911 (surcharge). Furthermore, the statutes governing a
forfeiture of bail do not authorize forfeiture as a term of
sentencing. See Iowa Code §§ 811.2, .6.
Thus, forfeiture of bail has no support within the framework
of our sentencing laws.
recognize forfeiture of bail to satisfy court-imposed
obligations was a statutorily recognized procedure in Iowa
throughout much of our history. See State v. Owens,
112 Iowa 403, 407-08, 84 N.W. 529, 530- 31 (1900) (citing
Iowa Code Ann. § 5527 (1897)); see also Iowa
Code § 3235 (1851); State v. Schultz, 245
N.W.2d 316, 318 (Iowa 1976) (citing Iowa Code § 765.4
(1975)). As in many jurisdictions, as well as federal law,
our legislature formerly authorized the disbursement of bail
funds following convictions to pay court-imposed obligations
such as fines, surcharges, costs, and
restitution. The Iowa statute provided,
When money has been deposited by the defendant, if it remain
on deposit at the time of a judgment against him, the clerk,
under the direction of the court, shall apply the money in
satisfaction of so much of the judgment as requires the
payment of money, and shall refund the surplus, if any, to
him, unless an appeal be taken to the supreme court, and bail
put in, in which case the deposit shall be returned to the
Iowa Code § 765.4 (1977). But as part of the 1976
criminal code revisions, effective 1978, the legislature
repealed this long-standing rule. See 1976 Iowa Acts
ch. 1245, ch. 4, § 526 (repealing Iowa Code ch. 765
(1975)); see also Estate of Lyon v. Heemstra, No.
08-0934, 2009 WL 1676662, at *2-3 (Iowa Ct. App. June 17,
2009) (noting change in law); Op. Iowa Att'y Gen. No.
79-4-36 (Apr. 27, 1979), 1979 WL 20942, at *2 (noting Iowa
legislature expressly repealed Iowa Code § 765.4). The
repeal of this statute is a clear indication that our
legislature no longer wanted to continue the practice of
applying bail money to court-ordered obligations. See
Wieslander v. Iowa Dep't of Transp., 596 N.W.2d 516,
522 (Iowa 1999) ("The repeal of a statute typically
destroys the effectiveness of the statute, and the repealed
statute is deemed never to have existed.").
Code requires, in certain circumstances, conditions on
pretrial release. See Iowa Code § 811.2(1)
(2015). None of these conditions would support the sentence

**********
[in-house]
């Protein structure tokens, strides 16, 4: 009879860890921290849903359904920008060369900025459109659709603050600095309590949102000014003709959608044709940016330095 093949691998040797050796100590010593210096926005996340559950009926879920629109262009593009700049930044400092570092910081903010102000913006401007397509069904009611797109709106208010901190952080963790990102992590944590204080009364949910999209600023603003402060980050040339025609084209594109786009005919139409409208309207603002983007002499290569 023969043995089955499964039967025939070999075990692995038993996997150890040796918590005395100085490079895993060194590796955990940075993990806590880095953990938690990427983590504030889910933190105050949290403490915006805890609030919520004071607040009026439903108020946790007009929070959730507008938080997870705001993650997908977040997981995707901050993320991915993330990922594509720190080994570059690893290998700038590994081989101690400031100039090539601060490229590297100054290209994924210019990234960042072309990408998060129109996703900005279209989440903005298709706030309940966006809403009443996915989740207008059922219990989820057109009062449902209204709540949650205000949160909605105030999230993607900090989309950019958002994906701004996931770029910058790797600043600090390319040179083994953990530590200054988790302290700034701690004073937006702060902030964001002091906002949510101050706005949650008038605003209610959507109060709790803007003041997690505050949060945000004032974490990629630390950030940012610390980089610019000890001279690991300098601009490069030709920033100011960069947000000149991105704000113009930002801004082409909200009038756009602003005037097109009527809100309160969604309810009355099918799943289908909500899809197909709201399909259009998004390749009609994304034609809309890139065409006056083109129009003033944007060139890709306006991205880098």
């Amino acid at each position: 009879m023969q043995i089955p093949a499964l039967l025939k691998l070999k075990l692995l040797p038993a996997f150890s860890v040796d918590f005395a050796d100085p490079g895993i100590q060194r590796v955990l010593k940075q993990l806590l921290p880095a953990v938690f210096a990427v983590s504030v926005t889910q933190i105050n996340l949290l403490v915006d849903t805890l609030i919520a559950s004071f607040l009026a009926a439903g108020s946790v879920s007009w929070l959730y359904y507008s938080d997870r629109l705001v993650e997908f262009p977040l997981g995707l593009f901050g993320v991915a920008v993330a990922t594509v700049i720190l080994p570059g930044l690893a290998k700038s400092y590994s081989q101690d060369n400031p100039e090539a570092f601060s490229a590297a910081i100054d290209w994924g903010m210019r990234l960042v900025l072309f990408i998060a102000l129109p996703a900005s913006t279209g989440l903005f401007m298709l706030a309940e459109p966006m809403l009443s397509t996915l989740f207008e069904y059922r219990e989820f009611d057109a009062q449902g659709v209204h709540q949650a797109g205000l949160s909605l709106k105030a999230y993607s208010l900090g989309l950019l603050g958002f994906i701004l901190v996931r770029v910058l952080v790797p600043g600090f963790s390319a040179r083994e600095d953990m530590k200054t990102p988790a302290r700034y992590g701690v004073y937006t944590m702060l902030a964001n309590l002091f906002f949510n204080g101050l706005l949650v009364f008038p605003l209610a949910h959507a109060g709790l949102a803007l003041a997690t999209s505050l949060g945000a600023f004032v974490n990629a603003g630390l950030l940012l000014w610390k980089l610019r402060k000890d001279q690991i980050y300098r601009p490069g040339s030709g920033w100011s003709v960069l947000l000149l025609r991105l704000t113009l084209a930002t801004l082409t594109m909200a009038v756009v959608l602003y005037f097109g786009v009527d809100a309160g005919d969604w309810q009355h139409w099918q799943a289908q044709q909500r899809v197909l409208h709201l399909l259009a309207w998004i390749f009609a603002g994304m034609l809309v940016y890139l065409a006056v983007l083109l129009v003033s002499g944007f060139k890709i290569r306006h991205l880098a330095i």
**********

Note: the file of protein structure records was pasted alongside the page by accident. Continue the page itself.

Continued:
imposed here. Under our law today, conditions on bail are
only imposed to assure the subsequent appearance of the
defendant or protect the safety of others. See id.;
see also Shedlock v. Iowa Dist. Ct., 534 N.W.2d 656,
659 (Iowa 1995) (finding authority for pretrial release
condition of no contact order based on safety of others);
Luster v. Broderick ex rel. Scott Cty., 327 N.W.2d
224, 226 (Iowa 1982) ("The purpose of an appearance bond
is to ensure the appearance of a released defendant as
required."). The conditions are set by the court, not a
clerk of court or an arresting officer. See Iowa
Code § 811.2(1)(a); id. §§
804.21-.22. Additionally, a statutory procedure is provided
for the return of bail to the person who deposited it.
Id. § 811.8. Finally, forfeiture is available,
but only as a civil matter, and is triggered when a defendant
fails to appear for court proceedings where appearance is
required. Id. § 811.6; see Costello,
489 N.W.2d at 738.
body of law would normally instruct that the State could not
act to extract an unauthorized condition of bail from a
defendant. Yet, while the jurisdiction of a court cannot be
conferred by consent, authority may. See Schaefer v.
Putnam, 841 N.W.2d 68, 80 n.13 (Iowa 2013) ("Unlike
subject matter jurisdiction, which may not be conferred on a
court by the parties, a 'court's authority can be
obviated by consent, waiver or estoppel.' " (quoting
State v. Mandicino, 509 N.W.2d 481, 483 (Iowa
1993))). Based on this proposition, the State argues that the
authority of the district court to order forfeiture at
sentencing was derived from the consensual nature of the
terms of bail in this case. We find any issue of consent is
not properly before us in this appeal. No record exists to